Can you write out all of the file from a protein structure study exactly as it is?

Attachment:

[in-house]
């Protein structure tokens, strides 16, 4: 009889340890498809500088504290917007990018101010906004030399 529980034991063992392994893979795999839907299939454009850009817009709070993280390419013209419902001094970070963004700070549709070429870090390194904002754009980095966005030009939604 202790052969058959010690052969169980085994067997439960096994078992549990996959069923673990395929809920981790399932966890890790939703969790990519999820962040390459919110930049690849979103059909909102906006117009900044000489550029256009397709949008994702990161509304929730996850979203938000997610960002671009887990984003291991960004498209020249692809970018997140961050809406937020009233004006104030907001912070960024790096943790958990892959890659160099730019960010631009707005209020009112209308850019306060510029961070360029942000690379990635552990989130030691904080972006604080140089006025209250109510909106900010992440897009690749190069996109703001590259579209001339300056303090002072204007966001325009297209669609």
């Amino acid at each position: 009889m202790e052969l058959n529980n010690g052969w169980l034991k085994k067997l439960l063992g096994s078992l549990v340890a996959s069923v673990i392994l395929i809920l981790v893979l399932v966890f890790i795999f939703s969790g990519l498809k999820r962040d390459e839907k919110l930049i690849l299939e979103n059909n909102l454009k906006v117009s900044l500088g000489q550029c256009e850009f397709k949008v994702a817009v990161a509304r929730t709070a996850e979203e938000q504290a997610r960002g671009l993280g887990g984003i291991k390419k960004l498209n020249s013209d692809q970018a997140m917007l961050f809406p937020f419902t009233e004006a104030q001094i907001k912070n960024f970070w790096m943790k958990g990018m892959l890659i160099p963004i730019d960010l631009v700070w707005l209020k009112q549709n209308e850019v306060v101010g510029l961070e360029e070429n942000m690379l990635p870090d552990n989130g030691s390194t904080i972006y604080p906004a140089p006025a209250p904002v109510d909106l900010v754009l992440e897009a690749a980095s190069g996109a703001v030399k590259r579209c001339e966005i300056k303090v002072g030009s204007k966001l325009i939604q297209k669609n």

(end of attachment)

[in-house]
């Protein structure tokens, strides 16, 4: 009889340890498809500088504290917007990018101010906004030399 529980034991063992392994893979795999839907299939454009850009817009709070993280390419013209419902001094970070963004700070549709070429870090390194904002754009980095966005030009939604 202790052969058959010690052969169980085994067997439960096994078992549990996959069923673990395929809920981790399932966890890790939703969790990519999820962040390459919110930049690849979103059909909102906006117009900044000489550029256009397709949008994702990161509304929730996850979203938000997610960002671009887990984003291991960004498209020249692809970018997140961050809406937020009233004006104030907001912070960024790096943790958990892959890659160099730019960010631009707005209020009112209308850019306060510029961070360029942000690379990635552990989130030691904080972006604080140089006025209250109510909106900010992440897009690749190069996109703001590259579209001339300056303090002072204007966001325009297209669609």
């Amino acid at each position: 009889m202790e052969l058959n529980n010690g052969w169980l034991k085994k067997l439960l063992g096994s078992l549990v340890a996959s069923v673990i392994l395929i809920l981790v893979l399932v966890f890790i795999f939703s969790g990519l498809k999820r962040d390459e839907k919110l930049i690849l299939e979103n059909n909102l454009k906006v117009s900044l500088g000489q550029c256009e850009f397709k949008v994702a817009v990161a509304r929730t709070a996850e979203e938000q504290a997610r960002g671009l993280g887990g984003i291991k390419k960004l498209n020249s013209d692809q970018a997140m917007l961050f809406p937020f419902t009233e004006a104030q001094i907001k912070n960024f970070w790096m943790k958990g990018m892959l890659i160099p963004i730019d960010l631009v700070w707005l209020k009112q549709n209308e850019v306060v101010g510029l961070e360029e070429n942000m690379l990635p870090d552990n989130g030691s390194t904080i972006y604080p906004a140089p006025a209250p904002v109510d909106l900010v754009l992440e897009a690749a980095s190069g996109a703001v030399k590259r579209c001339e966005i300056k303090v002072g030009s204007k966001l325009i939604q297209k669609n």